The opera Rothschild's Violin is the only surviving work by Veniamin Fleishman (1913–1941). Coming from a religious Jewish family (his father was a Rabbi in a synagogue), Fleishman was born in the small town of Bezhetsk. He entered the Leningrad Conservatoire in 1937 and together with Georgy Sviridov, Galina Ustvolskaya and Orest Yevlakhov was among the first students of Shostakovich who had just begun to teach at the faculty of composition. It was Dmitry Shostakovich who proposed he write an opera based on Rothschild's Violin. Both composers were fascinated by the works of Chekhov, and Shostakovich himself planned to write an opera based on The Black Monk (an idea which never came to fruition).
The plot of the tale was close to Fleishman, who, like the protagonist, had once performed the violin at weddings and funerals in a provincial town. Work on the opera so completely absorbed the young composer that for two years this piece was the only work in his academic study plan. Fleishman almost entirely completed the clavier and had begun the orchestration when war broke out. The composer went to the front as a volunteer and in the autumn of 1941 he died near Krasnoe Selo. The manuscript of Rothschild's Violin remained in besieged Leningrad. At the request of Shostakovich, who was greatly concerned about the opus of his favourite student, he was sent a copy. Dmitry Dmitrievich considered it his duty to complete and orchestrate the opera, later having it performed (1960) and ensuring the publication of the clavier (1965).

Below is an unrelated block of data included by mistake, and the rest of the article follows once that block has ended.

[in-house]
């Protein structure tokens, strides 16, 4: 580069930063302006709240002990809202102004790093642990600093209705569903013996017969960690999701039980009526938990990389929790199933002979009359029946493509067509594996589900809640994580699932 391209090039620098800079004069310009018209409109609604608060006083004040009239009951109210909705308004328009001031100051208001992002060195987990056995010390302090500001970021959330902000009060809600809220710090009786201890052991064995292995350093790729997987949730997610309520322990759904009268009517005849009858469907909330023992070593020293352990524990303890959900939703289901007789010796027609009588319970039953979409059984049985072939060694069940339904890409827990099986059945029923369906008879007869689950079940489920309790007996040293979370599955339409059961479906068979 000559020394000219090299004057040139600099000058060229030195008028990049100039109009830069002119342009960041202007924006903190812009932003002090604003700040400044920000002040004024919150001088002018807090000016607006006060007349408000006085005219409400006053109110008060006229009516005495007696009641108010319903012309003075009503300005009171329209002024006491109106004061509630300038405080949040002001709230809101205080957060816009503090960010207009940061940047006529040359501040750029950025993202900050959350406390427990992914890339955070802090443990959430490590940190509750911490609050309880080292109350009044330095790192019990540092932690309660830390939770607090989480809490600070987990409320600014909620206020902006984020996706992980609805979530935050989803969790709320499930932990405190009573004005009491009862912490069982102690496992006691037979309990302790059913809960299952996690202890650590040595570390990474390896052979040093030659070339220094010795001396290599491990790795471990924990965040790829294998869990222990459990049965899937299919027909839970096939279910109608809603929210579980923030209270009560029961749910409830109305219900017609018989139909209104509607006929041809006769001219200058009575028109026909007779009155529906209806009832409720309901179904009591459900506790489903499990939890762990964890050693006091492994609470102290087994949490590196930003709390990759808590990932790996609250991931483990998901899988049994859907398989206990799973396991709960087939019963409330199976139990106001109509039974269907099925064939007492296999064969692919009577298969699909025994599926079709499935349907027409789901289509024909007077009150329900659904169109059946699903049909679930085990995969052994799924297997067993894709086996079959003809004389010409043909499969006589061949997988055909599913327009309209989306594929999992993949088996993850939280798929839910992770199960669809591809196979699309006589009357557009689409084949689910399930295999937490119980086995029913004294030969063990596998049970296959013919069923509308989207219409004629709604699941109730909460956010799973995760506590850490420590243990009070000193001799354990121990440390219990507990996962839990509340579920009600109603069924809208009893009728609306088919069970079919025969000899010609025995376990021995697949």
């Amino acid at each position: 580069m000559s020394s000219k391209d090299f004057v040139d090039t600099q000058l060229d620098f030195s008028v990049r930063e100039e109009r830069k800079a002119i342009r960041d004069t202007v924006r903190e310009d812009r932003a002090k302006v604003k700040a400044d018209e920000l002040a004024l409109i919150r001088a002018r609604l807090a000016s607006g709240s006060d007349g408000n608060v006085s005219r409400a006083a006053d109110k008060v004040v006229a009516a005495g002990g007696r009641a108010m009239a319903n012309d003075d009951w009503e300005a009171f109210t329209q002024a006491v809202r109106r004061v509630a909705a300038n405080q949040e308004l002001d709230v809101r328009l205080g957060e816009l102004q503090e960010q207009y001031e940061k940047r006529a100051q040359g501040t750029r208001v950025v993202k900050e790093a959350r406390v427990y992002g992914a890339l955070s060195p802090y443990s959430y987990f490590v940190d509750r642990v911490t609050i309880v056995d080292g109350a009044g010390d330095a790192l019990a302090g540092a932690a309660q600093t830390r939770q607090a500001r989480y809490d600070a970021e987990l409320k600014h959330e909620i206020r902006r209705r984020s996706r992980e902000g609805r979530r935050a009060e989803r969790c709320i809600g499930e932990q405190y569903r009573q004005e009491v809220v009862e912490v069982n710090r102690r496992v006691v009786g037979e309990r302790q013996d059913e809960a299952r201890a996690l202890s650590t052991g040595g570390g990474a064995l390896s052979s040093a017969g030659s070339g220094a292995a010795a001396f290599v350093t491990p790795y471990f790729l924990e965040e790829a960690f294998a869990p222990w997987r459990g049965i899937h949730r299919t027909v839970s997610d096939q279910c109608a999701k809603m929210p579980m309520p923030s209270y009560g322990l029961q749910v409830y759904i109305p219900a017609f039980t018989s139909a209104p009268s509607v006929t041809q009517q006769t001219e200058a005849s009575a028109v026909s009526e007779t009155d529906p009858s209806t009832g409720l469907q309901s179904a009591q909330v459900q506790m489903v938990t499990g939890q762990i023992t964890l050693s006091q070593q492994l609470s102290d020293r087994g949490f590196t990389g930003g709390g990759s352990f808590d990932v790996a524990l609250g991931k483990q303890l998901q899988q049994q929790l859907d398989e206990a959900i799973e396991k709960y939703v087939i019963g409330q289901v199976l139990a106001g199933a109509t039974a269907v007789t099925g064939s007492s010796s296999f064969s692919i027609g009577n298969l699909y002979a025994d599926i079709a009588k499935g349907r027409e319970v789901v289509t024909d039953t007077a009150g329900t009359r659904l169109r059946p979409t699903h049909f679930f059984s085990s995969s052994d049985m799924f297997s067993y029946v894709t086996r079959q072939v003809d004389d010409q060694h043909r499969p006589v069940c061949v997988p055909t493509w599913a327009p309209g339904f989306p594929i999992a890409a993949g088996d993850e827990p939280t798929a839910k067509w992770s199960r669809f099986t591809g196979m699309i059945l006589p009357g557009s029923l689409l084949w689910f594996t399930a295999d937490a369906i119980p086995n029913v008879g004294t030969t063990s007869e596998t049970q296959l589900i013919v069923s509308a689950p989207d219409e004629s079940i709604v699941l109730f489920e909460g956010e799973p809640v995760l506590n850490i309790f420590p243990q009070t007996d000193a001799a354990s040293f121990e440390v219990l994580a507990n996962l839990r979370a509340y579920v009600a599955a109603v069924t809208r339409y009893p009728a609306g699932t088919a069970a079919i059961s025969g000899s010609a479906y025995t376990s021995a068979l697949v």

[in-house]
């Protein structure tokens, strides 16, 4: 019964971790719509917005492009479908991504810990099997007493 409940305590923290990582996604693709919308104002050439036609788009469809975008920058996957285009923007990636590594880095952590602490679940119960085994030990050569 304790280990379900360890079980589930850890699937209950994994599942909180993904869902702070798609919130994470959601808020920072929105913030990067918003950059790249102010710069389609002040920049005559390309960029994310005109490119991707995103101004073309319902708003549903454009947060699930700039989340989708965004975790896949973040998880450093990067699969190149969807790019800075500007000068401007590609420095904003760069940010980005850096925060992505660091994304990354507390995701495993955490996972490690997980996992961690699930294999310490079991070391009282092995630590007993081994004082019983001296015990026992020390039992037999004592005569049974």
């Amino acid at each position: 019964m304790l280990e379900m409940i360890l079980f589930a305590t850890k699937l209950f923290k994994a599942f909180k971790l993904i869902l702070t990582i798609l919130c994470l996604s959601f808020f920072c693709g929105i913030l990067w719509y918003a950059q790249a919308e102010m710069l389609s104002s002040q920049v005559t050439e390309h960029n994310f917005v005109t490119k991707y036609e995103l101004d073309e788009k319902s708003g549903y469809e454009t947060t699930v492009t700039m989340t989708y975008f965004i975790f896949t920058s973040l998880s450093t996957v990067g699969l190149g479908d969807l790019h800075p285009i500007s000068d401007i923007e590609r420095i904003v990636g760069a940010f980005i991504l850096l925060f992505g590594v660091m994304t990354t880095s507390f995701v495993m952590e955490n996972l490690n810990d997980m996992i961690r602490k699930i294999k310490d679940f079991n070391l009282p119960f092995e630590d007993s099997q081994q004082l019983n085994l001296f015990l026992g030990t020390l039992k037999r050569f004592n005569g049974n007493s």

It is unknown whether the stylistic similarity of Fleishman and Shostakovich's music can be explained by the influence of the teacher on the student or whether Shostakovich in completing the work amended it greatly. Probably both theories are true, and at least the opera's symphonic finale – reminiscent of Lady Macbeth of Mtsensk – was probably composed by him. Apropos, the influence was mutual, and ever since working on Rothschild's Violin Jewish motifs became firmly entrenched in Shostakovich's musical language.